Larissa's Reviews > The Summer Before

The Summer Before by Ann M. Martin
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Apr 11, 2010

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bookshelves: kinder, 2010, english-usa, spontaneous-reads
Read in August, 2010

When I found out that there was a new Babysitter's Club coming out, I actually pre-ordered the book from my local bookstore. I was--although I probably shouldn't have been--kind of amazed at the instantaneous nostalgia that this publication inspired for me. Suddenly, I was remembering the family driving trip through the Four Corners where I pretty much missed all of Utah because I was reading the first Super Special (Babysitters on Board!) and literally could not pull my eyes away from the pages. I remembered the awesome passages about Claudia's fantastic wardrobe, which inspired in me a life-long love of red shoes and dangly earrings (and has since been immortalized, to great effect, in the blog ""What Claudia Wore.") I remembered the sympathy I felt for Mary Ann, who had, like myself, a rather strict set of rules to live by. There's really no doubt that this series was one of the pivotal cultural touch points of my young life, which I'm sure is true for a lot of my peers.

The point being, it would be difficult for anyone to live up to the nostalgia created by this series, so I commend Ann M. Martin for being brave enough to attempt to write a new installment. Maybe she was capitalizing on a moment and trying to revive her series' popularity for a new generation, but I'm going to choose not to be cynical. I think it was a bold move, and she pulled it off rather well. There's actually not an excess of babysitting in this prequel, but enough to set the stage. And Martin still treats each girl with a great deal of empathy and concern for the problems--big and small--that affect each of them. She gently captures a range of experiences: Mary Ann sorting through her deceased mother's memory box, Claudia spending the summer with her first boyfriend, Kristy struggling to let go of her absent father, and Stacey getting a fresh start in Stoney Brook after a humiliating year of dealing with her diabetes in New York.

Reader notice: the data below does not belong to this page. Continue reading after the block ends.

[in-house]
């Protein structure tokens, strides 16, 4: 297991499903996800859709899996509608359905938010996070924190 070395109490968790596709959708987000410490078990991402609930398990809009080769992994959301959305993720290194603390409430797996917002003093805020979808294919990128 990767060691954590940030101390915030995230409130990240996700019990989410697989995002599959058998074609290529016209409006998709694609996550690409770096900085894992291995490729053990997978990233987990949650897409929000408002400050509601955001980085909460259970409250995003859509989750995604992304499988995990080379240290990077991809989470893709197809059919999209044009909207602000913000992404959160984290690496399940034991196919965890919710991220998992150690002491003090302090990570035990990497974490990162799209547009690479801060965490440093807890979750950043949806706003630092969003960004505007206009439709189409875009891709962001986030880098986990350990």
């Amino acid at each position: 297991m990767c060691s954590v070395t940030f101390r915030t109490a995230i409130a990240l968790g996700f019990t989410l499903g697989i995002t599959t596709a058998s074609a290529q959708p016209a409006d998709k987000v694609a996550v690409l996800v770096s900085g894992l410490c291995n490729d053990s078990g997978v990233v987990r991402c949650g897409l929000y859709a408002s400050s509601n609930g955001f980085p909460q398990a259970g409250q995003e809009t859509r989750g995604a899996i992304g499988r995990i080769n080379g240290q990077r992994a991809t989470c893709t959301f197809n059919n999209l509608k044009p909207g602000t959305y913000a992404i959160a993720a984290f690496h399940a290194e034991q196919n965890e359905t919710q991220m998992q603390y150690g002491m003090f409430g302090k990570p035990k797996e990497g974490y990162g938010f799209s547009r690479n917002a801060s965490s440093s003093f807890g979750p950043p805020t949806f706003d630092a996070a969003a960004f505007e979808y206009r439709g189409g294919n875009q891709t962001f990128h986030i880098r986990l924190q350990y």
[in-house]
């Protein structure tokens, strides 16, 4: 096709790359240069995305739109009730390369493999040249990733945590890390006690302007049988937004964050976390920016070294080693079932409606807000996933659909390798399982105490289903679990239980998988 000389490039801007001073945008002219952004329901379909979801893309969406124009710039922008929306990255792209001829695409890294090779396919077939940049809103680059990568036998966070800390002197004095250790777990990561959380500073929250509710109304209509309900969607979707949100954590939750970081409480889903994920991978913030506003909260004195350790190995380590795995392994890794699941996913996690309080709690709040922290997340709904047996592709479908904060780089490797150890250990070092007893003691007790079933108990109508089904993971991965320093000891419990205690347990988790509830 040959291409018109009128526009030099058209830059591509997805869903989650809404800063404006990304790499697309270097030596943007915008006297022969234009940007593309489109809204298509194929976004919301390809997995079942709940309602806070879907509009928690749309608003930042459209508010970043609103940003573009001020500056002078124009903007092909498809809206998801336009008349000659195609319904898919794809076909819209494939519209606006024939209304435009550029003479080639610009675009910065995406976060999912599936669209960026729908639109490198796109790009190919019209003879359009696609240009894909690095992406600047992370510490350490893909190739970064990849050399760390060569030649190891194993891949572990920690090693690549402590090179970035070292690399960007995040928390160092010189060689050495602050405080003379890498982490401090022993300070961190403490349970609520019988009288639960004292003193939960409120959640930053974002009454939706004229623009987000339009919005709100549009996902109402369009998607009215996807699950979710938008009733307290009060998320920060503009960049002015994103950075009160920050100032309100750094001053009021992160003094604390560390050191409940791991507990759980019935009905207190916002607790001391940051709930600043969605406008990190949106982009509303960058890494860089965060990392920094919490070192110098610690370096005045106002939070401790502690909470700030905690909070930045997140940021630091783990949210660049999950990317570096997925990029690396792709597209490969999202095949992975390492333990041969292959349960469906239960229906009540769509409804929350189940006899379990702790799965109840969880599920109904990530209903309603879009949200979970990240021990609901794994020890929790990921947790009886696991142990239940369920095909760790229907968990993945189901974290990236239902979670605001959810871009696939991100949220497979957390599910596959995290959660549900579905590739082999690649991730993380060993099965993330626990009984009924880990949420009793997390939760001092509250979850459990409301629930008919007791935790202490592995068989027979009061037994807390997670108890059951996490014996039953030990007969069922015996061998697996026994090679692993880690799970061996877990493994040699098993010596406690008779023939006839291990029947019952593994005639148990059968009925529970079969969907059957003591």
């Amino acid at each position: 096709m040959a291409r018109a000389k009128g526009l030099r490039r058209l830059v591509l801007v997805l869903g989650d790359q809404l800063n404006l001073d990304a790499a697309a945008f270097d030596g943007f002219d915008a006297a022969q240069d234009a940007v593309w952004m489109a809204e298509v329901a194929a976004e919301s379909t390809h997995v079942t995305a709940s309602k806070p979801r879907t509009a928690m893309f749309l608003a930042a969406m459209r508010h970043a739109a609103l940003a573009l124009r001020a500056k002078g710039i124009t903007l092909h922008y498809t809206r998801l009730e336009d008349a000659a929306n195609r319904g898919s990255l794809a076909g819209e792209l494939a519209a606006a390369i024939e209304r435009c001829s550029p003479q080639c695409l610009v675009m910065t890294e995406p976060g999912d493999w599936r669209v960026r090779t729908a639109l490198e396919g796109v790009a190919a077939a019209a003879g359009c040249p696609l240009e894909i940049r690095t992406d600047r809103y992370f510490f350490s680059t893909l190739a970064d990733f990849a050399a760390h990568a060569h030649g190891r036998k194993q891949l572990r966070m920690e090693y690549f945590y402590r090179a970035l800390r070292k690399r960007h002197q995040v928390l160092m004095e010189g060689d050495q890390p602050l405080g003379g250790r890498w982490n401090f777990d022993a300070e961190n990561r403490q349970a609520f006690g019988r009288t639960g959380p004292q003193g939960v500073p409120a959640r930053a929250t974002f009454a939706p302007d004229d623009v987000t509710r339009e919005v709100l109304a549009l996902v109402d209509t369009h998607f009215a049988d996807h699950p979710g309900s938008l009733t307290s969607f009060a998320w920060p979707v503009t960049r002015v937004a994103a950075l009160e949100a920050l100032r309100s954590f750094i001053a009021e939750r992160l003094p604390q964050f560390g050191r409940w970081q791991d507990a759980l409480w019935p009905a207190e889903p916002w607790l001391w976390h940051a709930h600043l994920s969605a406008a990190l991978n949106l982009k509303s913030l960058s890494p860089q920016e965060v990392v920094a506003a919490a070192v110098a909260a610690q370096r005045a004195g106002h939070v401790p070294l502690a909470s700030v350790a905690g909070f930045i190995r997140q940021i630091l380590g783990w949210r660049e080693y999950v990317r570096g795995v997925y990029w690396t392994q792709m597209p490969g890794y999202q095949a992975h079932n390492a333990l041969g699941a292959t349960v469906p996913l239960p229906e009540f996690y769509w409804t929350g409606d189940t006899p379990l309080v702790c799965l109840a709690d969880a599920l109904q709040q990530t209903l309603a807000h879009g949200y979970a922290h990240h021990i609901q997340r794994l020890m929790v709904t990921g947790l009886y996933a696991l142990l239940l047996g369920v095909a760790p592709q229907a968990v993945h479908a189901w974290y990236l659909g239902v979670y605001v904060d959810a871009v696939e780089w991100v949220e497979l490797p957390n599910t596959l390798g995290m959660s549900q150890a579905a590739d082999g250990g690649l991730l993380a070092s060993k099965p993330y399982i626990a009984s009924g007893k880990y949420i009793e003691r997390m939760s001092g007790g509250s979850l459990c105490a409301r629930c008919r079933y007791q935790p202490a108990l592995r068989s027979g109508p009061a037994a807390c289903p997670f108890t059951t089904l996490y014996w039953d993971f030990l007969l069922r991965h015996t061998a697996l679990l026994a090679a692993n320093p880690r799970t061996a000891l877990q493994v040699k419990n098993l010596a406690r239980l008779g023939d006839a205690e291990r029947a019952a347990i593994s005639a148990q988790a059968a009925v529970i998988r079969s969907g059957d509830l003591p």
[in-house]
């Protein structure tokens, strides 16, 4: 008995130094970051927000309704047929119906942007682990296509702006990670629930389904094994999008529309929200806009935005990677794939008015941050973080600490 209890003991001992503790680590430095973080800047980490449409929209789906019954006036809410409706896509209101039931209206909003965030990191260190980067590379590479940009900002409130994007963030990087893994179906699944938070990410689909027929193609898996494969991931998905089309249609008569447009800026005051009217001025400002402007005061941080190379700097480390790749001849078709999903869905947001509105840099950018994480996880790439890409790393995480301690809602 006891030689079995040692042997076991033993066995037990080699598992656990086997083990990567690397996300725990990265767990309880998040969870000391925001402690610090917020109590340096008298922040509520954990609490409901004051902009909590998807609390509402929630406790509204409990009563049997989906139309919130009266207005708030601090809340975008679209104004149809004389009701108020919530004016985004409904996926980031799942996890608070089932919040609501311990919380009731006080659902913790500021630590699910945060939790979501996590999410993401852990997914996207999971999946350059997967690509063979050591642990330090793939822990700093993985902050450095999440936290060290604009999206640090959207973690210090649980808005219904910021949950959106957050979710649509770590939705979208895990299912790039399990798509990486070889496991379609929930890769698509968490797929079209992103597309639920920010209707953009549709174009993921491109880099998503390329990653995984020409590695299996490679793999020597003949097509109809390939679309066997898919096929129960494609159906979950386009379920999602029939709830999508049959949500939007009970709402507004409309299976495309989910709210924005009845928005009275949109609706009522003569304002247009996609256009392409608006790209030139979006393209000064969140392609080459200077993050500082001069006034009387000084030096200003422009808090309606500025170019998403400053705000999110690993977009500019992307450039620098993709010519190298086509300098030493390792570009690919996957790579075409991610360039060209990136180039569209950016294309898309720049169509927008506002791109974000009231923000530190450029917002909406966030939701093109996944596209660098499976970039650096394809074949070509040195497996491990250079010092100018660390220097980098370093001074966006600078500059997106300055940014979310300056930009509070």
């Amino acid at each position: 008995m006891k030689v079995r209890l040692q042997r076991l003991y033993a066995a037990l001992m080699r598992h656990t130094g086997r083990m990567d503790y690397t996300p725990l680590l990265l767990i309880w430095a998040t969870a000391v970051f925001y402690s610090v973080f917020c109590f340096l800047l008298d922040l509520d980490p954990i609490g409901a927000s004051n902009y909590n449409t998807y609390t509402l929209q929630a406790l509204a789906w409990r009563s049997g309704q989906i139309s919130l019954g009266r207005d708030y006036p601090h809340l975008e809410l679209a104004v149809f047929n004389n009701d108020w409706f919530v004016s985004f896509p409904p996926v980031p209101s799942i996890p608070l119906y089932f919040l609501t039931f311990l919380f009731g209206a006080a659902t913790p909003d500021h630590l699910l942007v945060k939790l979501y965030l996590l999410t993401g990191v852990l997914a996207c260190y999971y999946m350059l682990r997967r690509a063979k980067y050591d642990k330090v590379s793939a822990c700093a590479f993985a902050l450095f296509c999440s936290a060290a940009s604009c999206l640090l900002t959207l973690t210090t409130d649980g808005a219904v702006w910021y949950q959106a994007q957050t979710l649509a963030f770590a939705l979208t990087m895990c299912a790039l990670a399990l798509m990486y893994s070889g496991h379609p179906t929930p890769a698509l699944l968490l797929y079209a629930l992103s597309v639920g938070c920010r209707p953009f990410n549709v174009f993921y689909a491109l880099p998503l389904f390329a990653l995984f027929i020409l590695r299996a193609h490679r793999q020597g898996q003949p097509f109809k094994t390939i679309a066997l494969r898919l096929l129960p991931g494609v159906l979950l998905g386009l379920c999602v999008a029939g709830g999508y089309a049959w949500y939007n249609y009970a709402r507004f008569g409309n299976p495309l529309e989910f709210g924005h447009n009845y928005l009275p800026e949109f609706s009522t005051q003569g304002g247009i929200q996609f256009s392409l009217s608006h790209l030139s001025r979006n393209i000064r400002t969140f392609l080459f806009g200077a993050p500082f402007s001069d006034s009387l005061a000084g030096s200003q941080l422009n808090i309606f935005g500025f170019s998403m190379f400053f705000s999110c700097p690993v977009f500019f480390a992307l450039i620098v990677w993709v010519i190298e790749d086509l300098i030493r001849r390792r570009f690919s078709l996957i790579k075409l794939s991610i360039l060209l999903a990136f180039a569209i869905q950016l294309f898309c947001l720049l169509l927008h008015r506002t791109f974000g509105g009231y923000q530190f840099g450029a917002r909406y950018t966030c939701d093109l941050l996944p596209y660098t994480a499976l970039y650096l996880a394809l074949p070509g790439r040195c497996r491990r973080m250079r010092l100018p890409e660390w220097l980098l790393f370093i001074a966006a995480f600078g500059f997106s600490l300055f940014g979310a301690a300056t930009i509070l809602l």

The only real problem I had was that at the end of the book, Kristy, Mary Ann, and Claudia all have a heart to heart after a summer of being a little disconnected from one another and their self-awareness and getting-at-the-big-theme-ness is a little overbearing. Claudia repeats a sentiment that Mimi shared with her--that all girls grow up at different rates--and neither Mary Ann nor Kristy are remotely affronted that she's basically just called them immature. Then there is a whole bunch of dialog where they explicate that they are bonded together through experience and friendship and that (I'm paraphrasing) "we are the glue that holds us together." Now, young girls are extremely intense in their friendships, that is true, but this seems a little too end-of-the-episode/Big Idea for three 12 year olds to be explaining. But, eh--I still don't really mind. It's a sweet set up for the series.

As a sort of side note, I realized reading this book how affirming the actual set up of the Babysitter's Club is for young girls. I didn't realize it at the time, but here was a series of books that was encouraging teen age girls to take a form of employment that almost all young women fall into at one time or another--babysitting--and use it to develop all sorts of important, quasi-feminist qualities. For one, they don't need allowances--they make their own money. (I don't think allowances are mentioned at all in this new book; I forget about the others.) They are innovative (kid-kits!), responsible, independent, supportive, and smart. So I'm just all aglow with the Babysitter's books, all over again.
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